The new iSCSI product is called the DS3300 and is based on the LSI 1532 array, which is similar to the 1333, at the core of IBM's existing DS3200 serial attached SCSI (SAS) direct-attached storage (DAS) offering. The new DS3300, however, functions as networked storage and has both iSCSI and SAS connections.
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Unlike some of its low-end iSCSI competitors, the DS3300 also does not bundle in software, other than LSI's Simplicity management console. IBM's FlashCopy and VolumeCopy snapshot software can be added on with separate licenses. All told, according to Pike, a typical configuration will come to about $15,000.
The box also differs from low-end offerings like HP's All-in-One or Dell's NX1950 in that it does not offer NAS or multiprotocol access. IBM has a product called the System x 3650 T, which, like the AiO and NX1950, is based on Windows storage software for NAS support, and is typically bundled with System x servers. IBM also resells almost all of Network Appliance Inc.'s product line for NAS, but does not offer any NetApp product in the low-end market.
"I contend that none of those low-end boxes have the bandwidth to support both protocols at the same time," Pike said. "I can't say anything about low-end NAS at this point," he added
Third time the charm?
This is IBM's third crack at an iSCSI product; six years ago it marketed the TotalStorage 200i Controller, but quickly found the market was not ready. In September 2004, IBM rolled out the DS300 and DS400 products, based on Adaptec hardware. In January, IBM announced a new deal for low-end storage with LSI Corp. that included SAS and Fibre Channel arrays, but not iSCSI. At that time, IBM confirmed that the LSI agreement bumped Adaptec and that the DS300 and DS400 had been discontinued, though it still supports the products for existing users. Pike said the decision to go with LSI stemmed in part from the fact that its DS3000 and DS4000 storage products, all manufactured by LSI, can now share code and management interfaces.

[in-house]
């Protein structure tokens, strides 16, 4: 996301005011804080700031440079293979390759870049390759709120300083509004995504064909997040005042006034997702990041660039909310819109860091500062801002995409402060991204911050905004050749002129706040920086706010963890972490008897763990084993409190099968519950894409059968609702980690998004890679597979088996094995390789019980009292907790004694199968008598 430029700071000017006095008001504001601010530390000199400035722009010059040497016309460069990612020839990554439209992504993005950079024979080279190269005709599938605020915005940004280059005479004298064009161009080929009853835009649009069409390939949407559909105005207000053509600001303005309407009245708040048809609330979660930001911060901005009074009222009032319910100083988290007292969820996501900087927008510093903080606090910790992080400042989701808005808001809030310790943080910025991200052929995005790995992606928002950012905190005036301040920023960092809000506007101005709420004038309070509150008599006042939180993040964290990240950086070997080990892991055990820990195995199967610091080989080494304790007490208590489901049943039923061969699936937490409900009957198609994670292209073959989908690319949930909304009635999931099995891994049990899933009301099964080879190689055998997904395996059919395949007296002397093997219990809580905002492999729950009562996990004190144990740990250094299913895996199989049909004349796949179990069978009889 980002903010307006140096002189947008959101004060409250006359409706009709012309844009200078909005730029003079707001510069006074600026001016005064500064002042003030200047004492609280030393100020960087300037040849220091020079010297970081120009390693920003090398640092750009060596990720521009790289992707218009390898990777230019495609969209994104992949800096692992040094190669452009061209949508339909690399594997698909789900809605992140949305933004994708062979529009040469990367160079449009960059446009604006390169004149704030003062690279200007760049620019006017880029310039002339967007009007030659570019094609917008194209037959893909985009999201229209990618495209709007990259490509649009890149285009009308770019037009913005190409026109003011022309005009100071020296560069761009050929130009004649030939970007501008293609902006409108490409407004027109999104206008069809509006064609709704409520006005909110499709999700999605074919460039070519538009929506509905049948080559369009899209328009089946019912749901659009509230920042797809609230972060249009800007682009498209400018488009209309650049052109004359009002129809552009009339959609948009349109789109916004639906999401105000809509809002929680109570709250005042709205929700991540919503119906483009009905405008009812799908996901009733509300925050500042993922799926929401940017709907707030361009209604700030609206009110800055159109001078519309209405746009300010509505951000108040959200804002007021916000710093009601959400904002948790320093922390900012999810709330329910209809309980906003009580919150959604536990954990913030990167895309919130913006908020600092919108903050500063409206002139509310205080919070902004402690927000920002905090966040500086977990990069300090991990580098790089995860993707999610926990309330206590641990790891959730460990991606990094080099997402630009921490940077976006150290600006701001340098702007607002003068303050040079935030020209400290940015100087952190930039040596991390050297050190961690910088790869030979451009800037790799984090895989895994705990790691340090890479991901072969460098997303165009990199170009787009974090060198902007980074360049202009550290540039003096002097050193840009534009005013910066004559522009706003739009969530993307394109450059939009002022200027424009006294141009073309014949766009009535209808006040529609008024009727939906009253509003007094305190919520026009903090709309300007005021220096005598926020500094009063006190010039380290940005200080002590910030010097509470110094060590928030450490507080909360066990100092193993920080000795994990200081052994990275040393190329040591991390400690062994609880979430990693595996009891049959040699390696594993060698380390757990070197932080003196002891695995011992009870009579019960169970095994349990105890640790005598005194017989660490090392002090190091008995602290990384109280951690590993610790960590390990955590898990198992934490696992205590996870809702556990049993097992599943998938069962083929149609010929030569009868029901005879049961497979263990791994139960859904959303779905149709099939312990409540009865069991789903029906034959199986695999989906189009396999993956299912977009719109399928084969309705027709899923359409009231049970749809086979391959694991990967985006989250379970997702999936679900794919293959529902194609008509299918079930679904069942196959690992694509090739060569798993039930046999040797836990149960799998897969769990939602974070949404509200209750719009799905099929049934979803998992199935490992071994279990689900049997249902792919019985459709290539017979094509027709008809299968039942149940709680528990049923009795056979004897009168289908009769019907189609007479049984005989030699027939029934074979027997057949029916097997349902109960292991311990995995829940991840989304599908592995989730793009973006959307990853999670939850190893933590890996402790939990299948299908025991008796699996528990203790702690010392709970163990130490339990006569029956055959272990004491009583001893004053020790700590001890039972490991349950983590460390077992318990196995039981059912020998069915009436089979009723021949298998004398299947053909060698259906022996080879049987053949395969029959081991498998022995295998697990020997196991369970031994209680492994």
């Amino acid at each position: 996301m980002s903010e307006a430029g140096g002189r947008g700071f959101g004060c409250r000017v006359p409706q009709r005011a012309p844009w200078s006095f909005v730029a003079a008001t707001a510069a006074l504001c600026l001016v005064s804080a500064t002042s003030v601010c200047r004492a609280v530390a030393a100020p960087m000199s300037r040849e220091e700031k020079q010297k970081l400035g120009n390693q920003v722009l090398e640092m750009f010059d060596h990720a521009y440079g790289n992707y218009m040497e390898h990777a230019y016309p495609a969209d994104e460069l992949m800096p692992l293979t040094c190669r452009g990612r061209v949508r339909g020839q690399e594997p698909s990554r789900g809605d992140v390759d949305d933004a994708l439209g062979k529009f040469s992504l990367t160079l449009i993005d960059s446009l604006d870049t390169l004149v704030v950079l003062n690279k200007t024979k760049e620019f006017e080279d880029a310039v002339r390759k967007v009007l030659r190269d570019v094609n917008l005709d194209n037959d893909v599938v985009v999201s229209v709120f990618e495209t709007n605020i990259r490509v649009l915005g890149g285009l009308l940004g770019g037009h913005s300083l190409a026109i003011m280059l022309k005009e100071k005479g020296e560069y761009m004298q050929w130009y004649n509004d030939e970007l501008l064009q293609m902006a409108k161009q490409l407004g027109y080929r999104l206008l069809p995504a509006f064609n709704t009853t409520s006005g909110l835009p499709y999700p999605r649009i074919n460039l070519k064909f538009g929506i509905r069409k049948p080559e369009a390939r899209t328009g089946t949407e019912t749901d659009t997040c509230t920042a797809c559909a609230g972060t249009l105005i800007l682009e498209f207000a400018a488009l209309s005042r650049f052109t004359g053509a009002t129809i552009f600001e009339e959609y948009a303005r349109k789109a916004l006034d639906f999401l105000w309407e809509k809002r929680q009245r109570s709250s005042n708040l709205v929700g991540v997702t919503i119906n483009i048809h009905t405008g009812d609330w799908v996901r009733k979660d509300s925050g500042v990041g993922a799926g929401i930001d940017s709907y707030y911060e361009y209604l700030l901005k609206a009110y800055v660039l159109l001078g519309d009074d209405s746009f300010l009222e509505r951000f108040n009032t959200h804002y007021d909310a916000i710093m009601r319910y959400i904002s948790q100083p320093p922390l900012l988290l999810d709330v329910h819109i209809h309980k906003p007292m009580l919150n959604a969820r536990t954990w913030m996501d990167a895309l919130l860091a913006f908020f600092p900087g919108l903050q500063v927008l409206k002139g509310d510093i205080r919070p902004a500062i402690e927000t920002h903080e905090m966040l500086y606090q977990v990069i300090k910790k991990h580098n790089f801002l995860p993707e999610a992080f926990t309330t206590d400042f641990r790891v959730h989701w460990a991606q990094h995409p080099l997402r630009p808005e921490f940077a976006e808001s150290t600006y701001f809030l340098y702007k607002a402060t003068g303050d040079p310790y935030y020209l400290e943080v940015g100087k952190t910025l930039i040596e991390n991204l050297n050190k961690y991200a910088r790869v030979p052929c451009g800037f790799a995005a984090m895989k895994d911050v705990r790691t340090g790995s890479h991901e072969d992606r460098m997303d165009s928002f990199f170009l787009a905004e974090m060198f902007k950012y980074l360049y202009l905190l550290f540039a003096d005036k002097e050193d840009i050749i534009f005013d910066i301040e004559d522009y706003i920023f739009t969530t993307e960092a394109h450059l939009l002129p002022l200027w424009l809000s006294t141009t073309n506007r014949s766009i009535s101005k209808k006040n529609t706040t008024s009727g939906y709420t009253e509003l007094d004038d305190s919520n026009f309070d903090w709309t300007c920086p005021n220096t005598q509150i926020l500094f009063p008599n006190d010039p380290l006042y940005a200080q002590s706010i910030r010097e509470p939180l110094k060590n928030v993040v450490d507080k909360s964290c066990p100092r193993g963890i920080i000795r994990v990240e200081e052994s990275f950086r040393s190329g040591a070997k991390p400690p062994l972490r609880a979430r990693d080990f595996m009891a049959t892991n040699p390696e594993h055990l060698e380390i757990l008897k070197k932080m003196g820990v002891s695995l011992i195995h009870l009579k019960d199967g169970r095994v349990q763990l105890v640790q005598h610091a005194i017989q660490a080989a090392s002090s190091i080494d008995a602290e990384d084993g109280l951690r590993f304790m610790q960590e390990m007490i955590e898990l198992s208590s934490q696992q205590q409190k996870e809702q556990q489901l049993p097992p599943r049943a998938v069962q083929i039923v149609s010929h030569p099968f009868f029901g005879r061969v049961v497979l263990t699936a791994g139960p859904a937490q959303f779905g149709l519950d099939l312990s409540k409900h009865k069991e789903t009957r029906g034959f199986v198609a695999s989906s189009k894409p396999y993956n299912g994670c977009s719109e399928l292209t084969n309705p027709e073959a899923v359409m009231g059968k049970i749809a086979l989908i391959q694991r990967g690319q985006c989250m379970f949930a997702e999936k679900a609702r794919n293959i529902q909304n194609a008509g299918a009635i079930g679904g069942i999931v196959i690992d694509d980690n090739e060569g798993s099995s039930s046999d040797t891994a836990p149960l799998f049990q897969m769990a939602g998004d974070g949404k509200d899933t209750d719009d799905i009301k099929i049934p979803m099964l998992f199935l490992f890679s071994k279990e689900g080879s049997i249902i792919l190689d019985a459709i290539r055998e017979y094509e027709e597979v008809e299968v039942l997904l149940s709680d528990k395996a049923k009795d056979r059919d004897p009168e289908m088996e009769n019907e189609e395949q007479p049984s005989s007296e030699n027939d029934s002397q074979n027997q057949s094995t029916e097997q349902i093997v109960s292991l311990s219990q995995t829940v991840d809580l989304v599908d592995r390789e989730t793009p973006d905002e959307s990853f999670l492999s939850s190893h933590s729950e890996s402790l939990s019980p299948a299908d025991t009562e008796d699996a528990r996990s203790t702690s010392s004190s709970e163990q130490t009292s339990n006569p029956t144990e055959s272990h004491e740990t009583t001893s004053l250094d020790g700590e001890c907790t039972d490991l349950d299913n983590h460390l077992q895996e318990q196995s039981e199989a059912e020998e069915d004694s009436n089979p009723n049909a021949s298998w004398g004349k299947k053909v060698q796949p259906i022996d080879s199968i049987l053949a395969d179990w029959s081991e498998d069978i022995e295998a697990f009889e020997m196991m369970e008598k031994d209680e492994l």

"Is IBM late? I would say no," said Greg Schulz, founder and analyst with the StorageIO Group. "They've had the iSCSI capability all along, with what you could call false starts -- or you could say that the market wasn't really ready."
Despite all the hype over the last several years, in fact, many industry experts now agree that it's only been this year that iSCSI has started to show any real market penetration. "Competitors who are worried about IBM will say they're late to market," Schulz said. "But I would say they're [now] right on time."
At least one IBM value-added reseller (VAR) says there is "some pent-up demand" for the product among his customer base. "Especially at the low end of the market, users are slower to adapt to new technologies," according to Sean Hobday, executive VP of sales for Zones Inc., which focuses on the SMB and midmarket. Hobday said the product will probably see the most sales based on attachment to IBM servers. He added that NAS capabilities "are going to be important going forward" at this level of the market.
Other low-end product announcements
IBM is also announcing two new Express bundles (one single and one dual-controller) for its DS3400 product, which now includes cabling, a switch from Brocade Communications Systems Inc. and an HBA from Emulex Corp.; previously the pieces had to be bought separately. The new bundles will also include Emulex's EzPilot software, a wizard that installs and deploys HBAs, switches and storage arrays. Emulex's software and HBAs, as well as Brocade switches, also comprise a similar bundle from HP called the EVA4100 SAN Starter Kit. IBM's single controller kit starts at around $9,900; the dual controller bundle is priced at around $13,800. There will also be Express bundles for the DS3300, also in single- and dual-controller configurations, which will include a QLogic iSCSI HBA. The single-controller DS3300 Express is priced at $4,545, and the dual-controller model at $7,045.